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Reviews

16 Dec 2018

There is no rose: Gesualdo Six at St John's Smith Square

This concert of Christmas music at St John’s Smith Square confirmed that not only are the Gesualdo Six and their director Owain Park fine and thoughtful musicians, but that they can skilfully shape a musical narrative.

There is no rose: Gesualdo Six at St John's Smith Square

A review by Claire Seymour

Above: Gesualdo Six

 

The programme that they presented was very similar, though longer, to that performed at Temple Church during last year’s Winter Festival , but with the items in a re-arranged order and with additional items interspersed, new relationships between musical works were articulated.

The singers made the most of the architectural space. A lone voice floated purely from the gallery at the start of Veni, veni Emmanuel, inviting first alto and tenor to join him in, then welcoming the full ensemble into the rejoicing: ‘Gaude, Gaude, Emmanuel.’ The supple polyphonic windings and the deftly negotiated harmonic progressions that followed had a smooth assurance which characterised the whole performance, and the tapered unison of the close was compelling. They moved segue into the plainchant Rorate Caeli, during which the ensemble processed through the nave; and then, moved on without pause, the vigorous and robust counterpoint of Michael Praetorius’ Nun Komm, der Heiden Heiland seeming to spring free from the poised chant.

The programme incorporated several traditional carols. Gaudete (arranged by Brian Kay), which had opened the lunchtime concert in Temple Church, here accompanied the procession through the nave which marked the recommencement after the interval. Park joined five of his ensemble for Praetorius’ arrangement of Es ist ein Ros Entsprungen, and here there was a lovely lyrical breadth. A deepening of the texture in the central verse was balanced by the freshness of the final verse, which depicts the new-born Christ as a ‘Flower whose fragrance tender with sweetness fills the air’, where James Guy’s countertenor melody floated above the ensemble hum with unaffected simplicity and sweetness, the phrasing beautifully eloquent.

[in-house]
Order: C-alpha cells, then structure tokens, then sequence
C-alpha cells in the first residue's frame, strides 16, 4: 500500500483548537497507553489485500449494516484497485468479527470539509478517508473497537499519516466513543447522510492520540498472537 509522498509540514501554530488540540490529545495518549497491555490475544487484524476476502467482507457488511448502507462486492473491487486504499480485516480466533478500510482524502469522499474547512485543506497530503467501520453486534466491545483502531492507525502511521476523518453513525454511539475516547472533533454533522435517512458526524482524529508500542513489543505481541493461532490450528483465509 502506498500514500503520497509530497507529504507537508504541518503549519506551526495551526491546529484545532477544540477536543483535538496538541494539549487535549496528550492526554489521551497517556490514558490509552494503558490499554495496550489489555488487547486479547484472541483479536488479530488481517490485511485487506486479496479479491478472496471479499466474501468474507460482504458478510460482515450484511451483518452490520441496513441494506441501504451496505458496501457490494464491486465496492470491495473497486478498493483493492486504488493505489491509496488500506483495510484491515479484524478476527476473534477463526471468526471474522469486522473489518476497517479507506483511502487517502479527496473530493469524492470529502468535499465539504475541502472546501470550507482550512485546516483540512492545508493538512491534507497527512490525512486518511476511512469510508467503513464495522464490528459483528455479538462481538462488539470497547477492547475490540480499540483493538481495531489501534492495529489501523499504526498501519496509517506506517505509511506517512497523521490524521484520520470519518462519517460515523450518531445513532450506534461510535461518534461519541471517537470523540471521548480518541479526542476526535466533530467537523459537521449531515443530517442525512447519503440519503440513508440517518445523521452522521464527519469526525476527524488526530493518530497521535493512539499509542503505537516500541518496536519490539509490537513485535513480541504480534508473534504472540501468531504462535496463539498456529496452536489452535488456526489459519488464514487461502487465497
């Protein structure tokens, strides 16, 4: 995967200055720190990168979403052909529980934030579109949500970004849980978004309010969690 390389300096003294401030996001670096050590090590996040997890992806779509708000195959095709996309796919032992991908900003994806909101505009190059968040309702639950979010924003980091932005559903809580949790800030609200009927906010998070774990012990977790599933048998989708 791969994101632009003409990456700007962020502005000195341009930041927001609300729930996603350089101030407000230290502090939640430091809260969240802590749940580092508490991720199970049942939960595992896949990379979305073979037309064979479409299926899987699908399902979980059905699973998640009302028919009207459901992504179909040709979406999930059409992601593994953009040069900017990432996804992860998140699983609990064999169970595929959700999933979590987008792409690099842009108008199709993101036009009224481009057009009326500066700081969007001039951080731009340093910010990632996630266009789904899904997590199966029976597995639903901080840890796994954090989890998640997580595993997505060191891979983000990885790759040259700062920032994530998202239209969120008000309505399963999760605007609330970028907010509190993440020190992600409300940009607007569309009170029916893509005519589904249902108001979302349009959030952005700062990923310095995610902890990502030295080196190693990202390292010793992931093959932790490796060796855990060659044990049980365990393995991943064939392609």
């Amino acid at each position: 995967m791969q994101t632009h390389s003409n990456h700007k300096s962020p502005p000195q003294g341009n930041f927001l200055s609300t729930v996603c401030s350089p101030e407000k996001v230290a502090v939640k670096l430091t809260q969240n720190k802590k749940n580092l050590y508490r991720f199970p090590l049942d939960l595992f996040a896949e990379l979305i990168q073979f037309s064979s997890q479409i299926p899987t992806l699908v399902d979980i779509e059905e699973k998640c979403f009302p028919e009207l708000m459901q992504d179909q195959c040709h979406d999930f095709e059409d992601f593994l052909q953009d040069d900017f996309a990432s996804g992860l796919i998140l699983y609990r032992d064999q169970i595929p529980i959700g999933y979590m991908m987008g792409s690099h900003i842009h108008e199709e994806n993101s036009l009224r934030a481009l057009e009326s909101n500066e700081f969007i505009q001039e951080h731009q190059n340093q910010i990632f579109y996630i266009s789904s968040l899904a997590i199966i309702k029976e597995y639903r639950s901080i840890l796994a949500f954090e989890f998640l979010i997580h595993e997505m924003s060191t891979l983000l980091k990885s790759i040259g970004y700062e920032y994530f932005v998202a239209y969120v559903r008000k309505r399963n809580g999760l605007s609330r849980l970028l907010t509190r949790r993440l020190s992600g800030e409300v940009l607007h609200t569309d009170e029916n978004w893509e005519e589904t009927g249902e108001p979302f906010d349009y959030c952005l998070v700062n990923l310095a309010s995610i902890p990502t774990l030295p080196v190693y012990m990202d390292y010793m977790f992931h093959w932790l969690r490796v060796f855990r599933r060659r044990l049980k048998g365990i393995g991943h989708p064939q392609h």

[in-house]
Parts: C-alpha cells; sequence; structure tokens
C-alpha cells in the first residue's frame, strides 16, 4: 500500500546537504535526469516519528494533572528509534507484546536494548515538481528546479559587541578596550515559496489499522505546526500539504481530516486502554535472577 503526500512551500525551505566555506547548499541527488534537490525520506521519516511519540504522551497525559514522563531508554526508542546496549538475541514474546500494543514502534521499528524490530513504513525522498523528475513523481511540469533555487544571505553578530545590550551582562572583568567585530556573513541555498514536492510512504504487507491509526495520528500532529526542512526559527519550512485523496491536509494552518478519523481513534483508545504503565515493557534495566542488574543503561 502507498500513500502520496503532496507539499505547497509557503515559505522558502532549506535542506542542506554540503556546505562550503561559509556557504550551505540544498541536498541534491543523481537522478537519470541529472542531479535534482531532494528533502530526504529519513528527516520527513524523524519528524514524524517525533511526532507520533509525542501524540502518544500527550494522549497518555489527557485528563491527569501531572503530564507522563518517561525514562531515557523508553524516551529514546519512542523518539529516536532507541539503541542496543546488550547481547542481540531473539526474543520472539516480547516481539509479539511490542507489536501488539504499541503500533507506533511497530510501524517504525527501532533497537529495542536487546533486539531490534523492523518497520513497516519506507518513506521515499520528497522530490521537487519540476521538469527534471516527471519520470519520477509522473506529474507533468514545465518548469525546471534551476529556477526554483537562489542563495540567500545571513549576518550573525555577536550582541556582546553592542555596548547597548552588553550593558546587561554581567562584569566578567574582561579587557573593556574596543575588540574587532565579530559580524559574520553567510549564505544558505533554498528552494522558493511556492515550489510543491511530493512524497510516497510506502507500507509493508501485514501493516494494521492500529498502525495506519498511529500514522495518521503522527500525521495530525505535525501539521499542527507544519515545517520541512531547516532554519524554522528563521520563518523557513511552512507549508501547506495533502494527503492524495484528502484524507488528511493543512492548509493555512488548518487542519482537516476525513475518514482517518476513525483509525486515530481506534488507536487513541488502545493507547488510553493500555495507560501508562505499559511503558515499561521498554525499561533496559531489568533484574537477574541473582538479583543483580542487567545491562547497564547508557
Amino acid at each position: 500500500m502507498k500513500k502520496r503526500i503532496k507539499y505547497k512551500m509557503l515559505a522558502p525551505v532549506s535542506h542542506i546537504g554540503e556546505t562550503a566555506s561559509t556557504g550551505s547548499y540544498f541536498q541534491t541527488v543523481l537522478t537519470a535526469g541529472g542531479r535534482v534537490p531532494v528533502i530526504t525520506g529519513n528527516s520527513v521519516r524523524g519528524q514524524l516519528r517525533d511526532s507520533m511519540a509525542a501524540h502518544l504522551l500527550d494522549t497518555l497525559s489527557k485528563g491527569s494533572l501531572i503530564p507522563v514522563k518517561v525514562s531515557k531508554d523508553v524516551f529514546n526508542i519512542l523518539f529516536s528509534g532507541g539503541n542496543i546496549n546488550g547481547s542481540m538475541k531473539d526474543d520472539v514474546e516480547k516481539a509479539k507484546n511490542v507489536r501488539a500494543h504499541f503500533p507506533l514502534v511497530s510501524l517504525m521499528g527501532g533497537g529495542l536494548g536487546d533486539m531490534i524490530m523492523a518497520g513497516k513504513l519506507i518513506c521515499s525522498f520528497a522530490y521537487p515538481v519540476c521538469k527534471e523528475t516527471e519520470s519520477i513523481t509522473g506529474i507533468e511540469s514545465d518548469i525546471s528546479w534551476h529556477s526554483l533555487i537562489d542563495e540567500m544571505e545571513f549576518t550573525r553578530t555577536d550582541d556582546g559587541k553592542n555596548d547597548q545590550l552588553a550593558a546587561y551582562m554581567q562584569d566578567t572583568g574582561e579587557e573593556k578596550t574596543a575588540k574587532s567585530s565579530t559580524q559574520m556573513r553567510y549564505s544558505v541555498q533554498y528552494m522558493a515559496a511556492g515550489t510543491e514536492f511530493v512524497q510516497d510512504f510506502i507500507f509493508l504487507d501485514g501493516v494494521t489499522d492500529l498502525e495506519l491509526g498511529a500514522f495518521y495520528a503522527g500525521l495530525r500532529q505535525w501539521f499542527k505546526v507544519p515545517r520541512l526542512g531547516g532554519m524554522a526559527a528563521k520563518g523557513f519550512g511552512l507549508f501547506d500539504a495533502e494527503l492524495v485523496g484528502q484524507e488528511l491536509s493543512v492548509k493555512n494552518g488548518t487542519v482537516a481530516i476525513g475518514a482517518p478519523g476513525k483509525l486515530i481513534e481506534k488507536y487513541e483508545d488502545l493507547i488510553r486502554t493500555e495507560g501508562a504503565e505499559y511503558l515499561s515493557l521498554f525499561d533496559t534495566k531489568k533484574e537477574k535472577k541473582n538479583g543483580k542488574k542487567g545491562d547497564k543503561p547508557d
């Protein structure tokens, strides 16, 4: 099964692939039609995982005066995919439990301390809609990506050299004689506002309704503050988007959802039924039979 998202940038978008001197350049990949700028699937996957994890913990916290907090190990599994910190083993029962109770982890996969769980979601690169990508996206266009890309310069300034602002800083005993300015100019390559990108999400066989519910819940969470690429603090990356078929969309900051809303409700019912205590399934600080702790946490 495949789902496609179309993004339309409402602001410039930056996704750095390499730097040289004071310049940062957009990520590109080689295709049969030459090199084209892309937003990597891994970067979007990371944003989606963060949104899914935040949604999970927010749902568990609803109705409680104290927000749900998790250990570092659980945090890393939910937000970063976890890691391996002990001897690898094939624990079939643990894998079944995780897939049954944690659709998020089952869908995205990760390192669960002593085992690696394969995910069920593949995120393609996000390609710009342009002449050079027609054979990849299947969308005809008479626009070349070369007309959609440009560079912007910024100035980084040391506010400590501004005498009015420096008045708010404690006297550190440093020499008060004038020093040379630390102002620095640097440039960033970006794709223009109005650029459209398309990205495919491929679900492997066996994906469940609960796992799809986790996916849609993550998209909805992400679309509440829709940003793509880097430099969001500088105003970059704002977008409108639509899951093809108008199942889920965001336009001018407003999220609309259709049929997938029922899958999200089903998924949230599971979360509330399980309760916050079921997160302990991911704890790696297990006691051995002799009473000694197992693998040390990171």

There is no rose reduced the ensemble to three - alto, tenor, bass; somehow the trio sound seemed simultaneously lean and sumptuous, the pure clarity of Alexander Chance’s upper line placed against the freely moving lower voices. Coventry Carol followed segue, from the gallery, the tenor line imbuing vigour into the central verse which tells of Herod raging and slaying of the children, before another processed chant,Laetentur caeli brought the singers back together. In dulci jubilo as arranged by Bach allied a gentle lilt with a strong sense of spiritual purpose and musical direction.

Alongside the old we had the new. The concordance of dynamic, tone and rhythm at the pianissimo opening of Jonathan Harvey’s The Annunciation was impressive and this carol had a delicate preciousness, the sliding harmonies - perfectly tuned - suggesting the ‘strangest strangeness’ of the divine visitation and the homophonic melodiousness of the close conveying the rapture of the communion between angel and girl. Cheryl Frances-Hoad’s The Promised Light of Life was similarly tender of timbre, but more comforting in spirit, the ensemble voices swelling and receding with organic oneness; similar fluidity characterised Arvo Pärt’s Morning Star, the ebbs and flows of voices bringing to mind the softly pulsing star in the night sky, promising ‘everlasting day’.